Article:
Fewer teens ages 15 to 19 gave birth in 2010 than at any point in the past 70 years, according to a report released Tuesday. Federal experts credit a strong prevention message for that low birth rate.
Among the highlights of the report by the National Center for Health Statistics and the Centers for Disease Control and Prevention:
The U.S. teen birth rate fell 9 percent between 2009 and 2010, to a low of 34.3 births per 1,000 among those aged 15–19. That's a decline of 44 percent since 1991.
Not only was the birth rate lower, but the actual number of babies born to teens was the lowest since 1946.
Teen birth rates fell in all but three states — Montana, North Dakota and West Virginia — during 2007–2010. Teen birth rates by state vary significantly, reflecting in part differences in the population composition of states by race and Hispanic origin. Teen birth rates are higher among Hispanics than the other racial groups.
Still, the United States has one of the highest teen birth rates among industrialized countries and teen births come at a high price. That includes more health risks for teen mothers and their infants and high public costs, estimated at $10.9 billion annually, the CDC says.
"Young people are being more careful," Sarah Brown, CEO of the National Campaign to Prevent Teen and Unplanned Pregnancy, told USA Today. It said she credits less sex and increased use of contraception for the declines. Wrote Sharon Jayson, "Brown says a variety of societal and cultural factors may play a role in teens' behavior shifts, as diverse as the recession and reality TV shows on teen mothers. But all seem to lead teens to the message 'postpone your families until you're through school and a little more grown up.'"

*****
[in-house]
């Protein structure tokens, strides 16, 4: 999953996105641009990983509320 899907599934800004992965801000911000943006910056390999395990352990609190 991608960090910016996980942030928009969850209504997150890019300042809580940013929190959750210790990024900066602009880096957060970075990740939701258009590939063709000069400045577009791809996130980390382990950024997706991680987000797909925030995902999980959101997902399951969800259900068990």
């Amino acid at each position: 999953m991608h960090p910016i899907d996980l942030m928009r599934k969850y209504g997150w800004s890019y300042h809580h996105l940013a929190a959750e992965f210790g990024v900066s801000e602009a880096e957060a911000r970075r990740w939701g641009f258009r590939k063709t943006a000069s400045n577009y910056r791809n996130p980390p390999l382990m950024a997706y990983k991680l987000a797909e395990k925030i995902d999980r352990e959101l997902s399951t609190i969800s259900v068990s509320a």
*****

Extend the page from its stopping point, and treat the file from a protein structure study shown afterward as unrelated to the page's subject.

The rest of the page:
The birth rates for U.S. teens across racial and ethnic groups ranged from 10.9 for Asians to 23.5 for whites, 51.5 for blacks and 55.7 for Hispanics in 2010. Across all groups, the high was reached in 1957 with 96.3 births per 1,000 teens.
A story on CBS News looked at state highlights. It said the biggest drop was in Arizona, at 29 percent. "The highest rate once more was in Mississippi, with 55 births per 1,000 women aged 15-19, though its rate has also continued to fall, dropping 21 percent over three years," it said. New Hampshire has the lowest teen birth rate in the nation at nearly 16. Utah was at No. 36, with 27.9.
The South and Southwest typically have the highest teen birth rates, while the Northeast and Upper Midwest tend to have the lowest.
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